December 9, 2010 | Brooklyn College
Brooklyn, N.Y.—The Archaeology Division of the American Anthropological Association has honored Professor of Anthropology and Archaeology Sophia Perdikaris with the prestigious Gordon R. Willey Prize. Perdikaris received the award for her contributions as a co-author of a scholarly work voted the “most outstanding archaeology article” that appeared in the society’s journal American Anthropologist during the 2007–09 period.
Perdikaris, a zooarchaeologist who has conducted digs in Norway, Iceland and Barbuda, and 17 colleagues were honored for the article “Landscapes of Settlement in Northern Iceland: Historical Ecology of Human Impact and Climate Fluctuation on the Millennial Scale.” The piece, published in 2007, examines the effects of Norse settlement on the North Atlantic island around 871 and the impact that human habitation has had in the thousand years since.
The Willey prize is awarded for the most outstanding archaeology article that has appeared in the AAA’s flagship journal over a three-year period. The winning article must apply archaeological data to a problem of general anthropological interest in an innovative manner.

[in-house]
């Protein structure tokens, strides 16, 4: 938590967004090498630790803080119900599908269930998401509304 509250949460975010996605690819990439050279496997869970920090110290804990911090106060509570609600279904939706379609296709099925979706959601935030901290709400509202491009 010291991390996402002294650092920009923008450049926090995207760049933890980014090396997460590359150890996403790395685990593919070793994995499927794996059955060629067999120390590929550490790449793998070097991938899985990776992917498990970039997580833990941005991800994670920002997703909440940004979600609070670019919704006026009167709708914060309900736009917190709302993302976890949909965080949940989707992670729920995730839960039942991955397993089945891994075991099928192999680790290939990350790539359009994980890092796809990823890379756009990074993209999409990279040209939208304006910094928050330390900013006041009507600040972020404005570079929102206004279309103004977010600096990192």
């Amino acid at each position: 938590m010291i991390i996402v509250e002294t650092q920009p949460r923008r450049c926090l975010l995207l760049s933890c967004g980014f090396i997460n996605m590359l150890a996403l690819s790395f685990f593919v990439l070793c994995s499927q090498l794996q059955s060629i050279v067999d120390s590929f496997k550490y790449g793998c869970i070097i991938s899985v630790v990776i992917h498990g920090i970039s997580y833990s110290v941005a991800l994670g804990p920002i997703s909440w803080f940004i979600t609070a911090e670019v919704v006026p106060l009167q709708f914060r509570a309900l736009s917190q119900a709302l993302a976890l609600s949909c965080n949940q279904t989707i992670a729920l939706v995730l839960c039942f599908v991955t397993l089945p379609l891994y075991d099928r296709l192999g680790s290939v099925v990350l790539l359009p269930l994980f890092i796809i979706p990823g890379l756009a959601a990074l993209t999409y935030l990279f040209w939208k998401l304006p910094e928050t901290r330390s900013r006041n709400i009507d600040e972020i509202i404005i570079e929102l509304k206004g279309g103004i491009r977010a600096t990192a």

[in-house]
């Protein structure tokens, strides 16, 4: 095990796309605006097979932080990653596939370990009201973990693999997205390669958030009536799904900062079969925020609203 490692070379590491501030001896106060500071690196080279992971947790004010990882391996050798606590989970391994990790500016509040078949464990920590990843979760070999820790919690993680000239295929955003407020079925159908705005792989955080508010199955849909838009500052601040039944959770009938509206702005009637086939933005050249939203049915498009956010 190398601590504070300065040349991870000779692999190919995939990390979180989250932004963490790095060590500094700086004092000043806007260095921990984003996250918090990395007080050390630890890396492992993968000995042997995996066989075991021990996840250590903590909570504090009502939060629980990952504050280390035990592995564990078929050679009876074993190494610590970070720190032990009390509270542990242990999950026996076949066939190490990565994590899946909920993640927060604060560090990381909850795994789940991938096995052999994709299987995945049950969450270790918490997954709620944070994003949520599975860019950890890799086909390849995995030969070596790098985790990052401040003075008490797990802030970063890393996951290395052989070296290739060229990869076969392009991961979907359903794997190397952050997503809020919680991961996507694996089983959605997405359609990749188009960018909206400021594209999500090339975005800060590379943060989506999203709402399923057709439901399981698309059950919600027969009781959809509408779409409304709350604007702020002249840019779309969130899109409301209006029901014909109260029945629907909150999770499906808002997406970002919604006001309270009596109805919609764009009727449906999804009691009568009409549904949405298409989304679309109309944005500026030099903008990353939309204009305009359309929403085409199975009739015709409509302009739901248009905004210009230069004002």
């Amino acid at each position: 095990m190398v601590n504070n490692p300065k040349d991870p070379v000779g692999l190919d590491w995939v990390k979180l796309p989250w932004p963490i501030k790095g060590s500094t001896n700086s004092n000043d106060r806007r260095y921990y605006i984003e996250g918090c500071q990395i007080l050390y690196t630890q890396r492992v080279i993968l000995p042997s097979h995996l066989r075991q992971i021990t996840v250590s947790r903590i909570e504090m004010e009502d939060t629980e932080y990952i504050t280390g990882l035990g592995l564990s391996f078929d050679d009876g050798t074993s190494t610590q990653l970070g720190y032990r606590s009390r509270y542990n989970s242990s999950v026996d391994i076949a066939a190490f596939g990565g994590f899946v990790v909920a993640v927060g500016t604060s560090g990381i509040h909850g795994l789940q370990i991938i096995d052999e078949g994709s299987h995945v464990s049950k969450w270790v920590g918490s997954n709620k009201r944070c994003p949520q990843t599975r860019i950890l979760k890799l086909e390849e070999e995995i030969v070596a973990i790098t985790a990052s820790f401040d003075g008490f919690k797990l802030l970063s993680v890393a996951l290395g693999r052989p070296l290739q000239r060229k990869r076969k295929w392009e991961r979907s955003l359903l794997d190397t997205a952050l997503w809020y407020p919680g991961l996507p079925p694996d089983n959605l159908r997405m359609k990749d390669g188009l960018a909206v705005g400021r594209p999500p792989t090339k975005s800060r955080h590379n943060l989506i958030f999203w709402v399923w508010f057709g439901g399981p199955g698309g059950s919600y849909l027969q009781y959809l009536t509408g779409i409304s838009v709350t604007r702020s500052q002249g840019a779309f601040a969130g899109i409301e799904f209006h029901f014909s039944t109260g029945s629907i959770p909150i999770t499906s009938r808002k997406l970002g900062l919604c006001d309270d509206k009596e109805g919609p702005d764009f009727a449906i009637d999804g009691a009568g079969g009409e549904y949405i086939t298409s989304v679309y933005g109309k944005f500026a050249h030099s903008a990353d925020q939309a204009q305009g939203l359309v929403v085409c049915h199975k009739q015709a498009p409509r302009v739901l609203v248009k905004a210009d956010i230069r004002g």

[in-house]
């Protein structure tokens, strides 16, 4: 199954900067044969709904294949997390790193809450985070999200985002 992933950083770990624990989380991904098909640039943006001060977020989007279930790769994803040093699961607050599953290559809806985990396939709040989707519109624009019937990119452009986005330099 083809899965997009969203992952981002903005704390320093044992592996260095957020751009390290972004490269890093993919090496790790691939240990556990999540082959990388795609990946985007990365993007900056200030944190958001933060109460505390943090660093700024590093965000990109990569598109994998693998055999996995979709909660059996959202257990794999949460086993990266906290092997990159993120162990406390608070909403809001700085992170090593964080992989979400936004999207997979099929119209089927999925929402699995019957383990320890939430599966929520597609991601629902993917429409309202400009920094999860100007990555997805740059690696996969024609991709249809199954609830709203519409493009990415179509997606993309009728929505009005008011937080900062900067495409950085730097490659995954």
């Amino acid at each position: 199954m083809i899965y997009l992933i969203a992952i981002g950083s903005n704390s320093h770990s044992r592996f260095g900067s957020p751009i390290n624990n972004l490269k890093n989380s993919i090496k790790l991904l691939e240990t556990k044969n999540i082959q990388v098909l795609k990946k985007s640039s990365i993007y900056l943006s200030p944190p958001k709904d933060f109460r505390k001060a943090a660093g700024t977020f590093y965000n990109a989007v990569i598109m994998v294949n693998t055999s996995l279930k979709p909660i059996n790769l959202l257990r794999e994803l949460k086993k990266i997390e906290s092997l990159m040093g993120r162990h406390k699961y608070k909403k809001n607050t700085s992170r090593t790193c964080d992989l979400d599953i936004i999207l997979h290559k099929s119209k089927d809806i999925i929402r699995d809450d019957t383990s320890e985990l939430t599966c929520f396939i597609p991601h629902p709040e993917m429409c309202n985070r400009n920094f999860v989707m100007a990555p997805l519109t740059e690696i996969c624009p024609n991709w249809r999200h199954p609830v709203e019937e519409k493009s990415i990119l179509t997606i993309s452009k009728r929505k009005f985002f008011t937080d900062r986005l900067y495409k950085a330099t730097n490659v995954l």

Perdikaris says her studies of animal bone remains from archaeological sites “provide excellent insights to diet, economy and climate.”
She explains, “Archaeological data sheds light into human-nature interactions, sustainability and resilience. Because in the past, cycles of life, death and change are long completed, archaeological data can be used for informed predictive modeling that can be applied to issues of modern-day concern.”
The article’s lead researcher was Professor Thomas McGovern of Hunter College, a frequent colleague of Perdikaris. The other authors were O. Vésteinsson, Adolf Fridriksson, M.J. Church, I.T. Lawson, I.A. Simpson, Á. Einarsson, A. Dugmore, A.J. Cook, K. Edwards, A.M. Thomson, P.W. Adderley, A.J. Newton, G. Lucas, R. Edvardsson, O. Aldred and E. Dunbar.
Perdikaris notes that the prize brings “no great monetary value, but it signifies national recognition. And it’s nice to be appreciated.”
In addition, she says, “Working on such a noteworthy dig is also a very good experience for students, who have the opportunity to work in an international, interdisciplinary setting and are exposed to scientists of varied backgrounds and from many different nations.”